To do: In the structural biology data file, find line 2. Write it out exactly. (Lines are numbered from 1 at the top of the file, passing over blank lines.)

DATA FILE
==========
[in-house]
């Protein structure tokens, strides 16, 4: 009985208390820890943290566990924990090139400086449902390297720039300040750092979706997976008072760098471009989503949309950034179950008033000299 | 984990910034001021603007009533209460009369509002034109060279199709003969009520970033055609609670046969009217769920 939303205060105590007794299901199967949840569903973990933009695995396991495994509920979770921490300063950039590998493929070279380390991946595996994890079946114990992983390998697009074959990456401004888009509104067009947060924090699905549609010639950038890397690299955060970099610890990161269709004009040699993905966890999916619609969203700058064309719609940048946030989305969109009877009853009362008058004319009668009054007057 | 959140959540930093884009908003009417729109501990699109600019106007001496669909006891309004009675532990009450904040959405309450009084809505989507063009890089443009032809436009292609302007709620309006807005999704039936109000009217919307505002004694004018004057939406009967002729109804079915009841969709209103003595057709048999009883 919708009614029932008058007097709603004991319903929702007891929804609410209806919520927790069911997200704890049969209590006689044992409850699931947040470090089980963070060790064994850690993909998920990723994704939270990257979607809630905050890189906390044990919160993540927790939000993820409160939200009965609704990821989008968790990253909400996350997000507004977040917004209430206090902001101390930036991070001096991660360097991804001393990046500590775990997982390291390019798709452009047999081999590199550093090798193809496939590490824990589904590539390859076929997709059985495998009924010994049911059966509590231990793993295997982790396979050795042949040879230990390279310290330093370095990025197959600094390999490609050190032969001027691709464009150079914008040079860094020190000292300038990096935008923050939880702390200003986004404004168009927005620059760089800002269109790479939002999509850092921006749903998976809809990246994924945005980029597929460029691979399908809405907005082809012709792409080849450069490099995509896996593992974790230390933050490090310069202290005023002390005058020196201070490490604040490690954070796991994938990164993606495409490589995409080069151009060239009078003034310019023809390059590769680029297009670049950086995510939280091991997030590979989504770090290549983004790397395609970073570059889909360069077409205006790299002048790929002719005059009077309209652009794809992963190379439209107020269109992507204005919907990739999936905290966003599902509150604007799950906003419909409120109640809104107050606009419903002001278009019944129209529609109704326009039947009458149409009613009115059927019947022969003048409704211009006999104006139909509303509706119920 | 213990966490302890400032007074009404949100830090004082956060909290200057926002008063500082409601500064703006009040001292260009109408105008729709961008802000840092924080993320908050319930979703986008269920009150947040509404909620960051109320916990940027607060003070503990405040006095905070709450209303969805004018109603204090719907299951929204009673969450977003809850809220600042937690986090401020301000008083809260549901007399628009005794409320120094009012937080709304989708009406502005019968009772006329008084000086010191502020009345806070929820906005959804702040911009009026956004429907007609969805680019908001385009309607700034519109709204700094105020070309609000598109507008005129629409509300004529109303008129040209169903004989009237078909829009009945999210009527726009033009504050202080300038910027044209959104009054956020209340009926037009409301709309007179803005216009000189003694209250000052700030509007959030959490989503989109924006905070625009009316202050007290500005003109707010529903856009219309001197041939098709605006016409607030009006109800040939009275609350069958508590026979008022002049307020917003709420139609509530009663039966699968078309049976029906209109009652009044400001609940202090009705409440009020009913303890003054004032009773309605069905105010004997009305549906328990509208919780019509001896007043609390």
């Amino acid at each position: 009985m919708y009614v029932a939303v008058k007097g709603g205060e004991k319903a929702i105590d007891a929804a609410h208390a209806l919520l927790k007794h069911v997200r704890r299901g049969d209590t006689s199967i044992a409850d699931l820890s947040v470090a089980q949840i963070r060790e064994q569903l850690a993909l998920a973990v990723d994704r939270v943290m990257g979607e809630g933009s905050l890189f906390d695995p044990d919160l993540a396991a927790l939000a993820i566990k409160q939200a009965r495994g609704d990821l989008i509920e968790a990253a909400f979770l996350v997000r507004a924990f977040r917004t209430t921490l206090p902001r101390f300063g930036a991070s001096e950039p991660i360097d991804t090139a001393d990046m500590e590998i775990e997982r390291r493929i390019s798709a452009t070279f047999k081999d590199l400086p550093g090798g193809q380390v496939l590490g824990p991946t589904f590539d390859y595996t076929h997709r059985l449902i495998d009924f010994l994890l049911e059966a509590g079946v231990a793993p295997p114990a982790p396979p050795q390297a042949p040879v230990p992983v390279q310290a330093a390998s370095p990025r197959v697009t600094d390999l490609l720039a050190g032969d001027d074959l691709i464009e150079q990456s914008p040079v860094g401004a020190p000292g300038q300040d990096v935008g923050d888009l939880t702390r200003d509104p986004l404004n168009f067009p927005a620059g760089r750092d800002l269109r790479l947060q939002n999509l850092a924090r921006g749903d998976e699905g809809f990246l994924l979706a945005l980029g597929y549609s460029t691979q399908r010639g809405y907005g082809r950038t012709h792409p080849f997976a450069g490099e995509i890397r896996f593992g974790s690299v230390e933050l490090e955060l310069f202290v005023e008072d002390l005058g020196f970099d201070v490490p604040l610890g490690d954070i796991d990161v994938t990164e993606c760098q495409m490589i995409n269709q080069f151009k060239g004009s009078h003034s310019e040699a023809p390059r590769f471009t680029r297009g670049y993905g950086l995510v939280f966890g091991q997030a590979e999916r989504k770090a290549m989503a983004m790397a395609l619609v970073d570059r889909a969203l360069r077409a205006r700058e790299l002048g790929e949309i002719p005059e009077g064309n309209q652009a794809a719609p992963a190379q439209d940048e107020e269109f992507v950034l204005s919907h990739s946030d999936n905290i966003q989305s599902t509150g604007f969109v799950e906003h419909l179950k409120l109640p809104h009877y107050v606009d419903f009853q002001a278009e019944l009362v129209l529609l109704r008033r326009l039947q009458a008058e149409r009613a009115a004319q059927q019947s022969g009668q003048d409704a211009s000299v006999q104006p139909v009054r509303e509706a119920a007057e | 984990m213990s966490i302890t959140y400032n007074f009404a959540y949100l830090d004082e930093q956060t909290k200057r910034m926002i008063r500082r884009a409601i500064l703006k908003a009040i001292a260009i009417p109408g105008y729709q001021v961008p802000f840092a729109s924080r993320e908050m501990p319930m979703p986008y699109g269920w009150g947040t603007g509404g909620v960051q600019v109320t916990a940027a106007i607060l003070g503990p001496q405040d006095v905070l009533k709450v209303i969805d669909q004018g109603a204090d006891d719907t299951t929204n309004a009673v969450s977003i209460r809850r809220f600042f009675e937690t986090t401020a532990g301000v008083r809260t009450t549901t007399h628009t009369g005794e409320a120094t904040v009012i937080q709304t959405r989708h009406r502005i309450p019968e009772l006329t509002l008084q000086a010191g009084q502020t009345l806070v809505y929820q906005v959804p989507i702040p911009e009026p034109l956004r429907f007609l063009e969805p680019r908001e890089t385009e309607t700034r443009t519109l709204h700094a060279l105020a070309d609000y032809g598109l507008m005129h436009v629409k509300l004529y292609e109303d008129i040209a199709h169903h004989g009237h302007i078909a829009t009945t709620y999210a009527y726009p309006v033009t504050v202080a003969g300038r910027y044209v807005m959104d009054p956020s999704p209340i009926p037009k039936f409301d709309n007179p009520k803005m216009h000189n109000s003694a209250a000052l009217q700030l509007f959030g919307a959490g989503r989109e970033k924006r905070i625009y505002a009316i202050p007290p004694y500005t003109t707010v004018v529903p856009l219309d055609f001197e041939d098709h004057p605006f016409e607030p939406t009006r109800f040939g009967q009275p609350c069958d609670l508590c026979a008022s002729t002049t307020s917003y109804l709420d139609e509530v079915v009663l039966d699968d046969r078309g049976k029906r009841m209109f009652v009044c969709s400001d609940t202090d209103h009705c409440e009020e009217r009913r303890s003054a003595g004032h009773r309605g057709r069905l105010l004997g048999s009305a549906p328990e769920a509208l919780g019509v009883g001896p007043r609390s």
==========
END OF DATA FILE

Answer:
């Protein structure tokens, strides 16, 4: 009985208390820890943290566990924990090139400086449902390297720039300040750092979706997976008072760098471009989503949309950034179950008033000299 | 984990910034001021603007009533209460009369509002034109060279199709003969009520970033055609609670046969009217769920 939303205060105590007794299901199967949840569903973990933009695995396991495994509920979770921490300063950039590998493929070279380390991946595996994890079946114990992983390998697009074959990456401004888009509104067009947060924090699905549609010639950038890397690299955060970099610890990161269709004009040699993905966890999916619609969203700058064309719609940048946030989305969109009877009853009362008058004319009668009054007057 | 959140959540930093884009908003009417729109501990699109600019106007001496669909006891309004009675532990009450904040959405309450009084809505989507063009890089443009032809436009292609302007709620309006807005999704039936109000009217919307505002004694004018004057939406009967002729109804079915009841969709209103003595057709048999009883 919708009614029932008058007097709603004991319903929702007891929804609410209806919520927790069911997200704890049969209590006689044992409850699931947040470090089980963070060790064994850690993909998920990723994704939270990257979607809630905050890189906390044990919160993540927790939000993820409160939200009965609704990821989008968790990253909400996350997000507004977040917004209430206090902001101390930036991070001096991660360097991804001393990046500590775990997982390291390019798709452009047999081999590199550093090798193809496939590490824990589904590539390859076929997709059985495998009924010994049911059966509590231990793993295997982790396979050795042949040879230990390279310290330093370095990025197959600094390999490609050190032969001027691709464009150079914008040079860094020190000292300038990096935008923050939880702390200003986004404004168009927005620059760089800002269109790479939002999509850092921006749903998976809809990246994924945005980029597929460029691979399908809405907005082809012709792409080849450069490099995509896996593992974790230390933050490090310069202290005023002390005058020196201070490490604040490690954070796991994938990164993606495409490589995409080069151009060239009078003034310019023809390059590769680029297009670049950086995510939280091991997030590979989504770090290549983004790397395609970073570059889909360069077409205006790299002048790929002719005059009077309209652009794809992963190379439209107020269109992507204005919907990739999936905290966003599902509150604007799950906003419909409120109640809104107050606009419903002001278009019944129209529609109704326009039947009458149409009613009115059927019947022969003048409704211009006999104006139909509303509706119920 | 213990966490302890400032007074009404949100830090004082956060909290200057926002008063500082409601500064703006009040001292260009109408105008729709961008802000840092924080993320908050319930979703986008269920009150947040509404909620960051109320916990940027607060003070503990405040006095905070709450209303969805004018109603204090719907299951929204009673969450977003809850809220600042937690986090401020301000008083809260549901007399628009005794409320120094009012937080709304989708009406502005019968009772006329008084000086010191502020009345806070929820906005959804702040911009009026956004429907007609969805680019908001385009309607700034519109709204700094105020070309609000598109507008005129629409509300004529109303008129040209169903004989009237078909829009009945999210009527726009033009504050202080300038910027044209959104009054956020209340009926037009409301709309007179803005216009000189003694209250000052700030509007959030959490989503989109924006905070625009009316202050007290500005003109707010529903856009219309001197041939098709605006016409607030009006109800040939009275609350069958508590026979008022002049307020917003709420139609509530009663039966699968078309049976029906209109009652009044400001609940202090009705409440009020009913303890003054004032009773309605069905105010004997009305549906328990509208919780019509001896007043609390």